In the last five years, an incredible £1.3 billion of pension tax relief has gone unclaimed in the UK – with higher and additional-rate taxpayers losing out on incredible sums according to some experts.
This tax is the Government’s mechanism to enhance your pension payments and help you boost your pension pot.
To avoid missing out on further relief in the future, we have prepared some useful guidance for you to consider.
Understanding pension tax relief
Tax relief on private pension contributions can be obtained up to the full value of your yearly earnings.
The tax relief could be automatically applied, or you may need to claim it manually. This varies based on the pension scheme you are enrolled in and the Income Tax rate applicable to you.
For example, as a basic-rate taxpayer, if your Income Tax stands at 20 per cent, you will receive an equivalent 20 per cent increase on your pension payments. Hence, a £100 pension contribution would essentially cost you only £80.
If you are a higher or additional rate taxpayer, paying 40 per cent or 45 per cent in Income Tax respectively, your pension contributions could be subject to even more relief.
For example, a £100 contribution would cost a higher-rate taxpayer just £60, and for an additional-rate taxpayer, the cost would be £55.
Even if you do not have taxable income, you can still receive 20 per cent tax relief on your contributions up to your earnings amount.
For those with no earnings or earning less than £3,600 annually, tax relief is also available on contributions up to £2,880.
Why has so much gone unclaimed in the past?
The reason that so much is not claimed is due, in part, to the fact that pension tax relief is not always automatically applied, particularly for higher and additional rate taxpayers.
This is because the type of pension plan you have can alter the way in which the relief is obtained.
If your pension scheme is a ‘net pay’ arrangement, you will receive the tax relief automatically as your pension payment is deducted from your salary pre-tax via PAYE. So, you receive your tax benefits upfront.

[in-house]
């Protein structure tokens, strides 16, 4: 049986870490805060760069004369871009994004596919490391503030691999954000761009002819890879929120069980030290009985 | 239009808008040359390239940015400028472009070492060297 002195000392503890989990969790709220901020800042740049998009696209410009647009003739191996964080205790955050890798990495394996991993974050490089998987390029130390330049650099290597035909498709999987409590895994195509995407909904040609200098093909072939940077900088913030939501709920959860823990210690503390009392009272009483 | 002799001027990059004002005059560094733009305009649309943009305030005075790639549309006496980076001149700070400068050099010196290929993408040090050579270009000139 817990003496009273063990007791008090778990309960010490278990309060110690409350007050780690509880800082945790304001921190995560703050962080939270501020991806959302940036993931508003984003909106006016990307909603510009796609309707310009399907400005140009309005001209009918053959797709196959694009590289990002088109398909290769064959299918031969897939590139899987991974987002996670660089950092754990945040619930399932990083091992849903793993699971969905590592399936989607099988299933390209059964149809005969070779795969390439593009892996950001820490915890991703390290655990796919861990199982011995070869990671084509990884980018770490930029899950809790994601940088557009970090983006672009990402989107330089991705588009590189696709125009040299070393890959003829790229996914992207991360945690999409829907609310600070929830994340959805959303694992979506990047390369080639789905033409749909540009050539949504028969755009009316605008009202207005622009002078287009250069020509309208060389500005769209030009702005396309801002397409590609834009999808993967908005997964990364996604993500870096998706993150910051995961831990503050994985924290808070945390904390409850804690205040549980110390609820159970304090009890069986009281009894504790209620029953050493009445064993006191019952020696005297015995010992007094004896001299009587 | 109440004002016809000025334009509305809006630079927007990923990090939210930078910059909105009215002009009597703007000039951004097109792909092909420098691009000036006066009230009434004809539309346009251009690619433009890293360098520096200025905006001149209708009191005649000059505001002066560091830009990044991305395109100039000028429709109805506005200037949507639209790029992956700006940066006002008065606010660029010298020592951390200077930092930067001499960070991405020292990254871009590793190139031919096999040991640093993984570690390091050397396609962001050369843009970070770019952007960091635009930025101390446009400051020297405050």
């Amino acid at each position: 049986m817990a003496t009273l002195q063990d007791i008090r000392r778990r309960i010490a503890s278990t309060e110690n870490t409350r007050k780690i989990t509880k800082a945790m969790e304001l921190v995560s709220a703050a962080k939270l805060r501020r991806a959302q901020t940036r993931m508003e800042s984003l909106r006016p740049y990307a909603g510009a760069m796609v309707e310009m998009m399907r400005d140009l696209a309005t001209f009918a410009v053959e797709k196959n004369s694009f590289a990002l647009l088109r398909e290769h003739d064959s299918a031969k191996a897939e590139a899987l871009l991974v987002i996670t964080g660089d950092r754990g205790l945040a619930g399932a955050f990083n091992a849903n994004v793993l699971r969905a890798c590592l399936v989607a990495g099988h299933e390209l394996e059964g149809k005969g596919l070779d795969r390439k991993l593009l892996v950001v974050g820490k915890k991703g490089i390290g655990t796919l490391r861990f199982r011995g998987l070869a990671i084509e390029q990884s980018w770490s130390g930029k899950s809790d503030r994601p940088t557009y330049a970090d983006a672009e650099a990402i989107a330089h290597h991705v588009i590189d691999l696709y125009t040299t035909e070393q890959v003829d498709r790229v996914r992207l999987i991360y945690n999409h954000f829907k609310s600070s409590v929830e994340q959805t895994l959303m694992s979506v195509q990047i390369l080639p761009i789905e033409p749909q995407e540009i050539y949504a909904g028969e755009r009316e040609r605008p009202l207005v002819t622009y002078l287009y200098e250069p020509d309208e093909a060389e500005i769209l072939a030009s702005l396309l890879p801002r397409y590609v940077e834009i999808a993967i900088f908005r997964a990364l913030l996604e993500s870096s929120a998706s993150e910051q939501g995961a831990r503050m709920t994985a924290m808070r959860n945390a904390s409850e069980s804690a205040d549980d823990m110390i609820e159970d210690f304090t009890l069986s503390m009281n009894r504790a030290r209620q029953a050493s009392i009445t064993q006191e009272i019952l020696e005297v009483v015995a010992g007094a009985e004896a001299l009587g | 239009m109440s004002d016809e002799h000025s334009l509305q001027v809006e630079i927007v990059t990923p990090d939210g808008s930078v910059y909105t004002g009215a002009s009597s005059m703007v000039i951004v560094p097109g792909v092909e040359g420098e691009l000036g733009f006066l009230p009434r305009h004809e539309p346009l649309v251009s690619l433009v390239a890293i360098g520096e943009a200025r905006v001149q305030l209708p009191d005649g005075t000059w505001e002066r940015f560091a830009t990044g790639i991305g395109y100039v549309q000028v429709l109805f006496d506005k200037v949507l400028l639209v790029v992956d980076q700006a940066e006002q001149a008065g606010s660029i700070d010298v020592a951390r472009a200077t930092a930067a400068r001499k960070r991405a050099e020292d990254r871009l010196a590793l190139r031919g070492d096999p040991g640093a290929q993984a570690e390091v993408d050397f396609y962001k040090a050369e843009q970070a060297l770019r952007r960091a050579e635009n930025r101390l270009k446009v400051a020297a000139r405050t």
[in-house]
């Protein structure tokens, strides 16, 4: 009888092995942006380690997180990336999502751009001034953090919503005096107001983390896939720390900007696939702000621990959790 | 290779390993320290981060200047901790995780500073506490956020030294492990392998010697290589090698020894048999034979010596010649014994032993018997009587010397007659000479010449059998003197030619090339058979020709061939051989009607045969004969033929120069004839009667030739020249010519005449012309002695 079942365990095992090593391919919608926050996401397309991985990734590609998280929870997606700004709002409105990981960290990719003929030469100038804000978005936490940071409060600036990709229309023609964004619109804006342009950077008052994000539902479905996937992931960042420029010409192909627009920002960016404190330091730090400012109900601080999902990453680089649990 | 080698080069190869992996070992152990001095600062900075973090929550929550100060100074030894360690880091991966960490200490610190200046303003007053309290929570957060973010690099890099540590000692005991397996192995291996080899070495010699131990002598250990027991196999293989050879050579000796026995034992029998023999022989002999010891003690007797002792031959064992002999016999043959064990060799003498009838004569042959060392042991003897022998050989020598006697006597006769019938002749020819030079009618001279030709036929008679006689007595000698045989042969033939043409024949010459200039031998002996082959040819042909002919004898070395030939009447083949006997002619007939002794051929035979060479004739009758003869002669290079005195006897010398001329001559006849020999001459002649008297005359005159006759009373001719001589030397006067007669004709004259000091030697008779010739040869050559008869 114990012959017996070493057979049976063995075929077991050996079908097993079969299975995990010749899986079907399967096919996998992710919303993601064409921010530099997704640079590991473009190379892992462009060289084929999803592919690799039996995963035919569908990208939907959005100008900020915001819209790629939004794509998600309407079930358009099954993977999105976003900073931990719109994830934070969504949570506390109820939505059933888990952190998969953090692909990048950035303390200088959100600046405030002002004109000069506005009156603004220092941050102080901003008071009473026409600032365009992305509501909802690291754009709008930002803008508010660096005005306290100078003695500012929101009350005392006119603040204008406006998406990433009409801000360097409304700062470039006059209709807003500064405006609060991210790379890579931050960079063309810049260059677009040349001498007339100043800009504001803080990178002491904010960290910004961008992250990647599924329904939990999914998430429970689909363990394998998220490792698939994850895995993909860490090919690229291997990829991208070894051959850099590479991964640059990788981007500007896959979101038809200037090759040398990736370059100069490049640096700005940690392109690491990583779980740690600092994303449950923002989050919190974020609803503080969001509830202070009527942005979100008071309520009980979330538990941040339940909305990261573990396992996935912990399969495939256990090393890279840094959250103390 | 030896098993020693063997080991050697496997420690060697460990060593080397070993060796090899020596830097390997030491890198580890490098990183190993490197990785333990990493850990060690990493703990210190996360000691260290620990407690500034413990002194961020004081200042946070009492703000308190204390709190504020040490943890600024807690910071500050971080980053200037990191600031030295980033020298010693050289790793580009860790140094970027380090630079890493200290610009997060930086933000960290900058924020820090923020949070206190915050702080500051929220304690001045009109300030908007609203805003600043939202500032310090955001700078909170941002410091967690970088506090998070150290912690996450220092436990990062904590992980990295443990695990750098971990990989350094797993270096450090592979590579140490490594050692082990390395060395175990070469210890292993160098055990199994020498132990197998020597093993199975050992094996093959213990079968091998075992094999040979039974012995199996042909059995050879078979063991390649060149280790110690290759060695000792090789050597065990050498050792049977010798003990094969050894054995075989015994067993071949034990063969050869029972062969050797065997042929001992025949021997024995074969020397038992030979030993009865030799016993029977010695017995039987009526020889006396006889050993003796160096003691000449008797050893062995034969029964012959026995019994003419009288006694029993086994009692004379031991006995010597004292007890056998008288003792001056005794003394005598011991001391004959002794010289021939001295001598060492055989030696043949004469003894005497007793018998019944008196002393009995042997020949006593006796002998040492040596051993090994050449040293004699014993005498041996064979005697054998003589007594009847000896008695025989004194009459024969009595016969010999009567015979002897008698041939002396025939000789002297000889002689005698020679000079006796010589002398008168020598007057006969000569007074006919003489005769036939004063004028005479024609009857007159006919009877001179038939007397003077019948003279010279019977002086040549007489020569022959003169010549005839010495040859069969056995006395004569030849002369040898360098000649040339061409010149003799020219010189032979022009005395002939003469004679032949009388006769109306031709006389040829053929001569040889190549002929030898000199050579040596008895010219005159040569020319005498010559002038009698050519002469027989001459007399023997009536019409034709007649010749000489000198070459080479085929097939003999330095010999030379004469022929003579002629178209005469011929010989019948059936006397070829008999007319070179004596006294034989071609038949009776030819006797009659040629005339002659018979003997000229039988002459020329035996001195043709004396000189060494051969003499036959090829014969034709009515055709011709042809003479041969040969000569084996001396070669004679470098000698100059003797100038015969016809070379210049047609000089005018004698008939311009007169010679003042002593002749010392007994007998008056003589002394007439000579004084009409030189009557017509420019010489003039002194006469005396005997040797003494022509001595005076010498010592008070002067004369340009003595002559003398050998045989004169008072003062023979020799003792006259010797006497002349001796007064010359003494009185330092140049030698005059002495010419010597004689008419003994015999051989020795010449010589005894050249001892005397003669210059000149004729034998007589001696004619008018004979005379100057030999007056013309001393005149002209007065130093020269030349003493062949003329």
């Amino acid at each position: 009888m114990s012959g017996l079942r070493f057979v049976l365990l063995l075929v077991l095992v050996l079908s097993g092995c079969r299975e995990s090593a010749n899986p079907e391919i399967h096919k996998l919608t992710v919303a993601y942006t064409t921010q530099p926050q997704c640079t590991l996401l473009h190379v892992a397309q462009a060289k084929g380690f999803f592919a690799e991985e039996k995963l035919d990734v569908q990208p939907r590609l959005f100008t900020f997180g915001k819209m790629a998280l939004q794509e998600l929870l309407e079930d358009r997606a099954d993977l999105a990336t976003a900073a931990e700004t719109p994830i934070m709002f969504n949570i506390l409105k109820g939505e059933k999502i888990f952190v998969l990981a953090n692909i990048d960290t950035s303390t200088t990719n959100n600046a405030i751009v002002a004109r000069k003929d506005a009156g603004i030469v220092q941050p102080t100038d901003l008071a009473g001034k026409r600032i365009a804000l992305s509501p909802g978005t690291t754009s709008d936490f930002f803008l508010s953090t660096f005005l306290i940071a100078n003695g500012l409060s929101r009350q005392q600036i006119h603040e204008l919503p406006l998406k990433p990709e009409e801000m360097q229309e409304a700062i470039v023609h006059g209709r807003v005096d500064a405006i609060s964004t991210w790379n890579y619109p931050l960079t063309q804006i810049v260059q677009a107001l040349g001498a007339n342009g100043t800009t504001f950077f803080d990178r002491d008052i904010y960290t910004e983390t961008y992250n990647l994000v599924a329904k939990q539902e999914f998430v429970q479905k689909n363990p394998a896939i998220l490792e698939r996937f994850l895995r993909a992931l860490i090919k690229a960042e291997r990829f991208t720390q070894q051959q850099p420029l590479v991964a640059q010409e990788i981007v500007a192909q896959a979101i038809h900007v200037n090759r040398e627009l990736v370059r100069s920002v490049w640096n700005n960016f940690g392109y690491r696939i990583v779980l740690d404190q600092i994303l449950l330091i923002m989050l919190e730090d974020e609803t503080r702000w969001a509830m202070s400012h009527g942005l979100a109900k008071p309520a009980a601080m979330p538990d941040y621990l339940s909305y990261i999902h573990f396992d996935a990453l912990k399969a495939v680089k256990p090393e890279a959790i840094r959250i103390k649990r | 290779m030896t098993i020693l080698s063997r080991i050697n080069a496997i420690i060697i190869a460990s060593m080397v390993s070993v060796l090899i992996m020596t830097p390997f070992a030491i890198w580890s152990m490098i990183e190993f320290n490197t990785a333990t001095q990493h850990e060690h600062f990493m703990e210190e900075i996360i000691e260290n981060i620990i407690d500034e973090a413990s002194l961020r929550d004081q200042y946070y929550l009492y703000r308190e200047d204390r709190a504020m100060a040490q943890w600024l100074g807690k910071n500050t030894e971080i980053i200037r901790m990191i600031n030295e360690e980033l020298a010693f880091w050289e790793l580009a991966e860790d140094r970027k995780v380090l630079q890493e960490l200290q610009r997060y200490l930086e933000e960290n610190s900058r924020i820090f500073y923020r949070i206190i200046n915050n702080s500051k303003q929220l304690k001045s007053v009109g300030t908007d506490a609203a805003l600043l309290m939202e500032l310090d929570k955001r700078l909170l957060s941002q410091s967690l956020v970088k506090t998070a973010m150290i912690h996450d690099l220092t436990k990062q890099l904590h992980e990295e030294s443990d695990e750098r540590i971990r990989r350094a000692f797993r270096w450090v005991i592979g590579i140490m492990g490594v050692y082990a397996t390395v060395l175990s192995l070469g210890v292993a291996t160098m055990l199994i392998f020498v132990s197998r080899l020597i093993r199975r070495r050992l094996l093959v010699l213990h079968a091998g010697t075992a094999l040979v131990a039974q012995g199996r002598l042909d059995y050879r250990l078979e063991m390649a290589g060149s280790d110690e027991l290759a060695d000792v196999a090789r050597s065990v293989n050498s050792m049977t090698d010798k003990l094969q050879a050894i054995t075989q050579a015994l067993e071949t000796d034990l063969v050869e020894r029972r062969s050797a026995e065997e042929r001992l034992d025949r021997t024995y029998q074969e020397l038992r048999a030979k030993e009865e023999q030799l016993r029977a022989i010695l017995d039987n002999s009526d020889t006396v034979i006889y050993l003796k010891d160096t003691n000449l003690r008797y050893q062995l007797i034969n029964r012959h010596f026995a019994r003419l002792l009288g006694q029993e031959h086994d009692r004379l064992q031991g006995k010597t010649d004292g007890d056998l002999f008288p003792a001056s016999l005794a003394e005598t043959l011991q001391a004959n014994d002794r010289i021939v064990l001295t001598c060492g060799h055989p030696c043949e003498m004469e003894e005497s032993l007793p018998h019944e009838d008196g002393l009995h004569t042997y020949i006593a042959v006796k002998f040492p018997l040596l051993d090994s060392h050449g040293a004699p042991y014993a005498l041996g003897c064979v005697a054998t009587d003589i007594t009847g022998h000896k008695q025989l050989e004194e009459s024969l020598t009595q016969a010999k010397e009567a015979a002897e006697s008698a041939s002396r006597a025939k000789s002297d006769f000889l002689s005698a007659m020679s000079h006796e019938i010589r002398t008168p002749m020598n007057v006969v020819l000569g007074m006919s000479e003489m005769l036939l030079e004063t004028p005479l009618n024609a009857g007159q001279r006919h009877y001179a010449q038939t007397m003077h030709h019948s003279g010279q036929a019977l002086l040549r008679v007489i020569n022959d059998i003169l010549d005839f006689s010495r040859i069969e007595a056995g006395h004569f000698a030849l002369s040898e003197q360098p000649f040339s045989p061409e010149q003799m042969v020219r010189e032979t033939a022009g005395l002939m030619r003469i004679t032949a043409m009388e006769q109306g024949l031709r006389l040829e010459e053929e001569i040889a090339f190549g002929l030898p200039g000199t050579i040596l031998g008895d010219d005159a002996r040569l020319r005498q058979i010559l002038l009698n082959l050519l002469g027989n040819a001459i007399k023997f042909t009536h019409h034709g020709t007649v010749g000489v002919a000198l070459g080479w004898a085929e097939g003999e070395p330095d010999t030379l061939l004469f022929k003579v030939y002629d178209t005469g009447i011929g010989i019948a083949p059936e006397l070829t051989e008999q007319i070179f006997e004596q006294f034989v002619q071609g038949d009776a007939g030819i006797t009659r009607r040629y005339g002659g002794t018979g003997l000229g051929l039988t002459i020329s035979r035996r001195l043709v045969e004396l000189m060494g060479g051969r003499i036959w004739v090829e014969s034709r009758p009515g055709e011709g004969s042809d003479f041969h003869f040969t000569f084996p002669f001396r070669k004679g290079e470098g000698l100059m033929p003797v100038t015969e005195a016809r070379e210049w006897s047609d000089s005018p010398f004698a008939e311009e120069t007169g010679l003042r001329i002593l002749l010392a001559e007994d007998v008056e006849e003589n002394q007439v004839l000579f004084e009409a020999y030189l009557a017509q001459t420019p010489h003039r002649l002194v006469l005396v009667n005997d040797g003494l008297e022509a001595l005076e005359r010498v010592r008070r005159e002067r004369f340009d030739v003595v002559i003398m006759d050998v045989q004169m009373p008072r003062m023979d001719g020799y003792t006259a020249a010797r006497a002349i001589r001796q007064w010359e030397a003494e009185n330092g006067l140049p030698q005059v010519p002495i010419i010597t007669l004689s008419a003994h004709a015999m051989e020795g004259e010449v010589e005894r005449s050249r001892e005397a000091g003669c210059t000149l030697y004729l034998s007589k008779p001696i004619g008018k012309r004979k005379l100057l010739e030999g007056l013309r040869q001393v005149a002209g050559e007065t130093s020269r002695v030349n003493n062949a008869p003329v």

In contrast, if you are on a ‘relief at source’ arrangement, typical of personal pension plans, and some workplace pension plans, your pension payment is deducted post-tax.
In this scenario, your pension provider will add the basic-rate tax relief (20 per cent) to your payment and claim it from the Government. However, you must claim any higher or additional tax relief available to you.
This failure to claim the additional relief is the reason behind the over a billion pounds lying unclaimed.
Many higher and additional rate taxpayers are simply unaware that they need to claim an additional 20 per cent or 25 per cent tax relief atop the 20 per cent basic-rate tax relief applied automatically or they do not know how to claim it.
How can you claim relief back?
First, determine the type of arrangement you are in. If it is a net pay arrangement, you need not do anything.
However, if it is a relief at source arrangement, follow these steps.
You will need to fill out a Self-Assessment tax return to claim your extra tax relief or alternatively, contact the Government. Remember, the deadline for online tax returns is 31 January each year, and for paper returns it is 31 October.
The tax refund can be in the form of an end-of-year rebate or an adjustment to your tax code.
Please note, that changes to your pension payments or your salary can alter the tax relief amount you are eligible for.
If you have not claimed previously, then this can be backdated by up to four tax years. Your tax relief is capped at your annual pension allowance, which is the lower of £60,000 or your total salary for the tax year 2023/24, but only £40,000 for tax years prior to this date. Exceeding this limit may result in a tax charge.
If you are unsure whether the correct rate of relief has been applied to your pension contributions it is best to seek advice immediately so that you can claim relief on previous tax years now.